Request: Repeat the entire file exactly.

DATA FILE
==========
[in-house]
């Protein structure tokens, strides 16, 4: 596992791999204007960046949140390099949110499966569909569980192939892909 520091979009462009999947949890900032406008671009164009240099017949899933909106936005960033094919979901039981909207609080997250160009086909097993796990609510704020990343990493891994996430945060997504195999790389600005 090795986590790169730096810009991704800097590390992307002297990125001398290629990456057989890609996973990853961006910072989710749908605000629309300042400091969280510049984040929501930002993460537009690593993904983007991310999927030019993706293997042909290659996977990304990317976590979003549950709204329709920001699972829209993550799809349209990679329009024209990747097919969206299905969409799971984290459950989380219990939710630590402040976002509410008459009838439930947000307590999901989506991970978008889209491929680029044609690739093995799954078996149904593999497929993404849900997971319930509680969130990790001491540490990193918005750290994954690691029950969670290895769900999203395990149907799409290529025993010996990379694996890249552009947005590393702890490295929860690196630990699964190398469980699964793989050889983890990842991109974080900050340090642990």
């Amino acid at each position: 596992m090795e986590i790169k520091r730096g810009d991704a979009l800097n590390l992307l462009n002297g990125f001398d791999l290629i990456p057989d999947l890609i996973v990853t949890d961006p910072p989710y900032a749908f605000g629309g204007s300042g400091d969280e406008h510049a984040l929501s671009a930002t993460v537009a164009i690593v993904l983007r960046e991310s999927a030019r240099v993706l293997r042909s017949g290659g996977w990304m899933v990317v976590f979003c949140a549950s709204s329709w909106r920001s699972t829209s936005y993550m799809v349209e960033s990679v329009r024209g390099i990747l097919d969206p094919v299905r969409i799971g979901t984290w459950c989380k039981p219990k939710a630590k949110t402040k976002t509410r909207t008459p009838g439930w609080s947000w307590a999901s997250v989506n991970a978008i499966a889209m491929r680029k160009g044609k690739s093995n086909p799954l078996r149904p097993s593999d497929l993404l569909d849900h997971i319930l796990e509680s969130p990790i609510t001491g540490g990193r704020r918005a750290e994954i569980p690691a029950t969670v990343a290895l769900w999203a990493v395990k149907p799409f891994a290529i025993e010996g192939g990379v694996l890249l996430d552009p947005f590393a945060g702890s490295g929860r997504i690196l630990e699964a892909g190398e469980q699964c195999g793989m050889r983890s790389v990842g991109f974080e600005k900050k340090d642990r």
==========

[in-house]
């Protein structure tokens, strides 16, 4: 596992791999204007960046949140390099949110499966569909569980192939892909 520091979009462009999947949890900032406008671009164009240099017949899933909106936005960033094919979901039981909207609080997250160009086909097993796990609510704020990343990493891994996430945060997504195999790389600005 090795986590790169730096810009991704800097590390992307002297990125001398290629990456057989890609996973990853961006910072989710749908605000629309300042400091969280510049984040929501930002993460537009690593993904983007991310999927030019993706293997042909290659996977990304990317976590979003549950709204329709920001699972829209993550799809349209990679329009024209990747097919969206299905969409799971984290459950989380219990939710630590402040976002509410008459009838439930947000307590999901989506991970978008889209491929680029044609690739093995799954078996149904593999497929993404849900997971319930509680969130990790001491540490990193918005750290994954690691029950969670290895769900999203395990149907799409290529025993010996990379694996890249552009947005590393702890490295929860690196630990699964190398469980699964793989050889983890990842991109974080900050340090642990």
């Amino acid at each position: 596992m090795e986590i790169k520091r730096g810009d991704a979009l800097n590390l992307l462009n002297g990125f001398d791999l290629i990456p057989d999947l890609i996973v990853t949890d961006p910072p989710y900032a749908f605000g629309g204007s300042g400091d969280e406008h510049a984040l929501s671009a930002t993460v537009a164009i690593v993904l983007r960046e991310s999927a030019r240099v993706l293997r042909s017949g290659g996977w990304m899933v990317v976590f979003c949140a549950s709204s329709w909106r920001s699972t829209s936005y993550m799809v349209e960033s990679v329009r024209g390099i990747l097919d969206p094919v299905r969409i799971g979901t984290w459950c989380k039981p219990k939710a630590k949110t402040k976002t509410r909207t008459p009838g439930w609080s947000w307590a999901s997250v989506n991970a978008i499966a889209m491929r680029k160009g044609k690739s093995n086909p799954l078996r149904p097993s593999d497929l993404l569909d849900h997971i319930l796990e509680s969130p990790i609510t001491g540490g990193r704020r918005a750290e994954i569980p690691a029950t969670v990343a290895l769900w999203a990493v395990k149907p799409f891994a290529i025993e010996g192939g990379v694996l890249l996430d552009p947005f590393a945060g702890s490295g929860r997504i690196l630990e699964a892909g190398e469980q699964c195999g793989m050889r983890s790389v990842g991109f974080e600005k900050k340090d642990r």